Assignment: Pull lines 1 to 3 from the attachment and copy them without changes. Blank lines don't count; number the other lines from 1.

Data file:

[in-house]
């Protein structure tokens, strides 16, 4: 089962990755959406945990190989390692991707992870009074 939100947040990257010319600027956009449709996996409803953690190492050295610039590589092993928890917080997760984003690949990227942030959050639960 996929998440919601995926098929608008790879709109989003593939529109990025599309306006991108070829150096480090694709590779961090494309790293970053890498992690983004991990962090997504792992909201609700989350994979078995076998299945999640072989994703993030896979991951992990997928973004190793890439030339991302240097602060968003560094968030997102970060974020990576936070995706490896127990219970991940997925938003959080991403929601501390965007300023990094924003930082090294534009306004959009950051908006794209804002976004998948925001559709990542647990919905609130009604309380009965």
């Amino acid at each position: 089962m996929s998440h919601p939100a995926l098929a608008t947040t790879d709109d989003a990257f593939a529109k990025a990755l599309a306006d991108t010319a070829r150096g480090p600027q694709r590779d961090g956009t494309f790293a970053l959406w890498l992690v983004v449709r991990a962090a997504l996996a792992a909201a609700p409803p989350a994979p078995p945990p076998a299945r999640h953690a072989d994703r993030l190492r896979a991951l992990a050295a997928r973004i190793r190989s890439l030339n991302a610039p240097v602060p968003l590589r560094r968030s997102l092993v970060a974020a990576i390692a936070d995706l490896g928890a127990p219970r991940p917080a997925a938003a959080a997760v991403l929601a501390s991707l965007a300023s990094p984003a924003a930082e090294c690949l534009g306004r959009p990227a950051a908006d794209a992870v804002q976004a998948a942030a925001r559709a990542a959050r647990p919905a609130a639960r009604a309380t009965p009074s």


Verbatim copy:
[in-house]
């Protein structure tokens, strides 16, 4: 089962990755959406945990190989390692991707992870009074 939100947040990257010319600027956009449709996996409803953690190492050295610039590589092993928890917080997760984003690949990227942030959050639960 996929998440919601995926098929608008790879709109989003593939529109990025599309306006991108070829150096480090694709590779961090494309790293970053890498992690983004991990962090997504792992909201609700989350994979078995076998299945999640072989994703993030896979991951992990997928973004190793890439030339991302240097602060968003560094968030997102970060974020990576936070995706490896127990219970991940997925938003959080991403929601501390965007300023990094924003930082090294534009306004959009950051908006794209804002976004998948925001559709990542647990919905609130009604309380009965």
């Amino acid at each position: 089962m996929s998440h919601p939100a995926l098929a608008t947040t790879d709109d989003a990257f593939a529109k990025a990755l599309a306006d991108t010319a070829r150096g480090p600027q694709r590779d961090g956009t494309f790293a970053l959406w890498l992690v983004v449709r991990a962090a997504l996996a792992a909201a609700p409803p989350a994979p078995p945990p076998a299945r999640h953690a072989d994703r993030l190492r896979a991951l992990a050295a997928r973004i190793r190989s890439l030339n991302a610039p240097v602060p968003l590589r560094r968030s997102l092993v970060a974020a990576i390692a936070d995706l490896g928890a127990p219970r991940p917080a997925a938003a959080a997760v991403l929601a501390s991707l965007a300023s990094p984003a924003a930082e090294c690949l534009g306004r959009p990227a950051a908006d794209a992870v804002q976004a998948a942030a925001r559709a990542a959050r647990p919905a609130a639960r009604a309380t009965p009074s």